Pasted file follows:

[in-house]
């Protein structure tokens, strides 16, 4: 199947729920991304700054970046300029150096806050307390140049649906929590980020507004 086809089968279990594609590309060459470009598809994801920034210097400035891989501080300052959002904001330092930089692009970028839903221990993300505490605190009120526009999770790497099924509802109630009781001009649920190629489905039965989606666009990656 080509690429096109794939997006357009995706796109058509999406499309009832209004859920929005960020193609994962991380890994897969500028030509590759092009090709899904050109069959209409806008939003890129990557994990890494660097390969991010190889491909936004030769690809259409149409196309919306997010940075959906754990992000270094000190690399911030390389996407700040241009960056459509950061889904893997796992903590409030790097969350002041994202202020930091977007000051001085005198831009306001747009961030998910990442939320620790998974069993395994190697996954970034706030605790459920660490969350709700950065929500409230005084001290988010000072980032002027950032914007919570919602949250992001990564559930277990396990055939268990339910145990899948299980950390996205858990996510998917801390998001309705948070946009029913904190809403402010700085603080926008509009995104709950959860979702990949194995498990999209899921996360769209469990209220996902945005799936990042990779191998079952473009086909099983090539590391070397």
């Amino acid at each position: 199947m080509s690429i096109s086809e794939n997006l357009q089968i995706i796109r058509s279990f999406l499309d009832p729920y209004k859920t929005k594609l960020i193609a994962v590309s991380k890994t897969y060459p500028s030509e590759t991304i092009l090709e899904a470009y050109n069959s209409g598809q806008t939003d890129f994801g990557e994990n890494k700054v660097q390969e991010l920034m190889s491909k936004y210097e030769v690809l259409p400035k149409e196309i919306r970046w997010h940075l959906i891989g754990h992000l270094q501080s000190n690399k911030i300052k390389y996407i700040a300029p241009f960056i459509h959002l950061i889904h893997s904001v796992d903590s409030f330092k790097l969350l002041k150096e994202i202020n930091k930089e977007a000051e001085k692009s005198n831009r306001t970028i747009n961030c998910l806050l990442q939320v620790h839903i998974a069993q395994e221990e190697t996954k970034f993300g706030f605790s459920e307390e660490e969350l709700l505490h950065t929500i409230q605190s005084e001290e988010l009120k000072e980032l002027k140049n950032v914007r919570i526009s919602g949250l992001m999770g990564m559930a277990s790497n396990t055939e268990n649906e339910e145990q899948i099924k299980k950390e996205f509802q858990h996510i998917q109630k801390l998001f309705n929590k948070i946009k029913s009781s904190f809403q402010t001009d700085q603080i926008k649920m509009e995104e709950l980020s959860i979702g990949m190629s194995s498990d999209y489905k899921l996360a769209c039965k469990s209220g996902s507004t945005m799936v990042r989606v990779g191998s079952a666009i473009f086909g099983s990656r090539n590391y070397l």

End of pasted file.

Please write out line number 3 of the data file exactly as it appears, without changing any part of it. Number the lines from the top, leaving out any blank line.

């Amino acid at each position: 199947m080509s690429i096109s086809e794939n997006l357009q089968i995706i796109r058509s279990f999406l499309d009832p729920y209004k859920t929005k594609l960020i193609a994962v590309s991380k890994t897969y060459p500028s030509e590759t991304i092009l090709e899904a470009y050109n069959s209409g598809q806008t939003d890129f994801g990557e994990n890494k700054v660097q390969e991010l920034m190889s491909k936004y210097e030769v690809l259409p400035k149409e196309i919306r970046w997010h940075l959906i891989g754990h992000l270094q501080s000190n690399k911030i300052k390389y996407i700040a300029p241009f960056i459509h959002l950061i889904h893997s904001v796992d903590s409030f330092k790097l969350l002041k150096e994202i202020n930091k930089e977007a000051e001085k692009s005198n831009r306001t970028i747009n961030c998910l806050l990442q939320v620790h839903i998974a069993q395994e221990e190697t996954k970034f993300g706030f605790s459920e307390e660490e969350l709700l505490h950065t929500i409230q605190s005084e001290e988010l009120k000072e980032l002027k140049n950032v914007r919570i526009s919602g949250l992001m999770g990564m559930a277990s790497n396990t055939e268990n649906e339910e145990q899948i099924k299980k950390e996205f509802q858990h996510i998917q109630k801390l998001f309705n929590k948070i946009k029913s009781s904190f809403q402010t001009d700085q603080i926008k649920m509009e995104e709950l980020s959860i979702g990949m190629s194995s498990d999209y489905k899921l996360a769209c039965k469990s209220g996902s507004t945005m799936v990042r989606v990779g191998s079952a666009i473009f086909g099983s990656r090539n590391y070397l």